The political economy of development and decline in Ghana (1895-1992)

Quartey, S.K., 2019. The political economy of development and decline in Ghana (1895-1992). PhD, Nottingham Trent University.

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The search for a sustainable Sub-Saharan 'developmental state' stands as one of the most cherished alternative models for economic transformation proposed by those who would question the neoliberal trajectory of African political economy in the late twentieth and early twenty-first centuries. Although the particular example of Ghana offers an archetypal case study, scholarship contributions on this subject are surprisingly quiet or limited in their scope or level of analysis particularly in the so-called Fordist or pre-neoliberal era. This thesis was written as a response to this lacuna and aims to unravel the historical problems of underdevelopment in Ghana within a particular time-frame (1895-1992), offer theoretical interpretations, and suggest the need for fresh appreciation of development-based state strategies. Its overarching objective was to address the question of protracted economic underdevelopment in Ghana and understand why it has been resistant to a number of development efforts by both colonial and post-colonial governments utilising both state-based and market-based strategies. The purpose is to bring the past to life in order to generate historically relevant approaches to African political economy.

In this thesis a theoretically-informed and historically-embedded approach is used to examine theories of the capitalist state, production process and development models in relation to the political economy of Ghana 1895-1992. By adopting a longitudinal comparative historicist analysis the study is able to investigate more than one subject of interest over many historical junctures. It critically examines the development efforts of three distinct state forms and the roles played in production, trade, distribution and development. This method of examining development under distinct state forms is relevant because it was essentially the state that conditioned economic development in the Fordist era under discussion. Rather than first constructing theory to explain history, this thesis thus utilise history as the vehicle for understanding why particular theoretical approaches to development in Ghana arose and then fell. The intent is not so much to model for the future but to understand the conditions and potentialities of the present through appreciation of the past. In this direction a desk-based research was used with data gathered from a wide-range of archival information from the Public Record Office in London, National Archives in Accra, Hansard online resources, African Studies Centre resources, newspaper publications, journal articles, books, World Bank reports and British online archives.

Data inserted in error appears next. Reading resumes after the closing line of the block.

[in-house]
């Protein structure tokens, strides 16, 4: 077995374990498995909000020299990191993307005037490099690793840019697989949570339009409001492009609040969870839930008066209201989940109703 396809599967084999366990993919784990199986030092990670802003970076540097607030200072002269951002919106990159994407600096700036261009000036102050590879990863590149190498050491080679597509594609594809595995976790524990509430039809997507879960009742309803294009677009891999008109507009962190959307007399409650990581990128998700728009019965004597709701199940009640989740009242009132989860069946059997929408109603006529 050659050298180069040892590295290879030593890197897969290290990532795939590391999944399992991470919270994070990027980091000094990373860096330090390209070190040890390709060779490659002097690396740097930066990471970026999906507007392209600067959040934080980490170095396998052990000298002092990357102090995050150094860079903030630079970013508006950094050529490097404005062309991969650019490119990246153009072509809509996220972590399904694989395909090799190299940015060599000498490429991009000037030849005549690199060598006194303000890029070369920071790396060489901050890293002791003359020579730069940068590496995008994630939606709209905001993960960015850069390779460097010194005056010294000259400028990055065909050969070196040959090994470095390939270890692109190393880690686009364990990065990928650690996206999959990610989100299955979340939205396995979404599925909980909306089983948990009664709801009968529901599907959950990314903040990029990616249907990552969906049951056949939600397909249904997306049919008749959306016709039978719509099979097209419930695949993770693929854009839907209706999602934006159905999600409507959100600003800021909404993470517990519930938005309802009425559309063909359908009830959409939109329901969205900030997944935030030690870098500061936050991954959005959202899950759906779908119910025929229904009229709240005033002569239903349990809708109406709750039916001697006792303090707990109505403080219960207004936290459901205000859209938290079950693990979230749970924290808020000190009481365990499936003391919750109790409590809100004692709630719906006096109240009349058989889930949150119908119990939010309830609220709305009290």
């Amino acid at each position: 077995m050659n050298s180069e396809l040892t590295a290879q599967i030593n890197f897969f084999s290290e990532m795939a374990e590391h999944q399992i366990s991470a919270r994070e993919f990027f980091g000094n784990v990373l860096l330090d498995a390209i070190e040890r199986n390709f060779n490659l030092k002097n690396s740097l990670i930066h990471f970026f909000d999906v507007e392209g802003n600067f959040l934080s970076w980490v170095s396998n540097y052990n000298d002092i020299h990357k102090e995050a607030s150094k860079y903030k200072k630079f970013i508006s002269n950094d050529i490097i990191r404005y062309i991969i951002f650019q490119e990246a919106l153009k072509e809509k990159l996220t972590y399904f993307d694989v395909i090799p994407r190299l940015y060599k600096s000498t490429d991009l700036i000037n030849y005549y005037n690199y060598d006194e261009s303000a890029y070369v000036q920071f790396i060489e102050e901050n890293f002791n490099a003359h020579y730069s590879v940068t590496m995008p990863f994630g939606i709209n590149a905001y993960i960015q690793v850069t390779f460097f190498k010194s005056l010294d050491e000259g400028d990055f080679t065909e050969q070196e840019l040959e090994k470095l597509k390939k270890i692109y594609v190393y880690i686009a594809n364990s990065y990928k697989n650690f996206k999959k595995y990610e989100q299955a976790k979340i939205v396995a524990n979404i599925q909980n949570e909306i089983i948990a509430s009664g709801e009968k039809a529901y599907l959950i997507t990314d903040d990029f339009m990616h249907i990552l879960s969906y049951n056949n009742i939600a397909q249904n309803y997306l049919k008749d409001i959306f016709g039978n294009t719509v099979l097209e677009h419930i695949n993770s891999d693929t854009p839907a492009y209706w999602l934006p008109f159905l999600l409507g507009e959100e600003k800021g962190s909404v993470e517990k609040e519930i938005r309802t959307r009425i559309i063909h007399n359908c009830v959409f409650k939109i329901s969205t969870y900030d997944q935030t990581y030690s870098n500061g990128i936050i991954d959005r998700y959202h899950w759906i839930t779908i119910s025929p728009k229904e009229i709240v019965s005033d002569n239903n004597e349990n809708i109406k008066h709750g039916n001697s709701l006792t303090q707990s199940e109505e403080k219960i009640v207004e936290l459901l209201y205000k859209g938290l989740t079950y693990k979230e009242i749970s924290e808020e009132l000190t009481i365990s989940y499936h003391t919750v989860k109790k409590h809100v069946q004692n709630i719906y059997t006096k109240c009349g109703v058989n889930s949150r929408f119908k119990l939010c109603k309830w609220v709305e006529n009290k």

The outcome of the study identifies distinct trends in Ghanaian development across the colonial and post-colonial periods: from a colonial strategy of development dependency 1895-1956, to an import-substitution industrialization strategy 1957-1966, finishing with the more market-directed developments from 1967-1992, that finally ushered in the contemporary neo-liberal era. This interpretivist and historical method enable theoretical mapping of three distinct attempts at creating Ghanaian versions of the ‘development state’ that provide a clear and distinct analysis of efforts to modernise the political economy of Ghana, explain Ghana’s underdevelopment, and in so doing bring back politics into economics in order to make an original contribution to knowledge. It is hoped that policy makers, development partners, and scholars can learn from Africa in the same way they think and learn from the dramatic successes of East Asia.

Item Type: Thesis
Creators: Quartey, S.K.
Date: May 2019
Divisions: Schools > School of Social Sciences
Record created by: Linda Sullivan
Date Added: 07 Apr 2021 14:10
Last Modified: 31 May 2021 15:04

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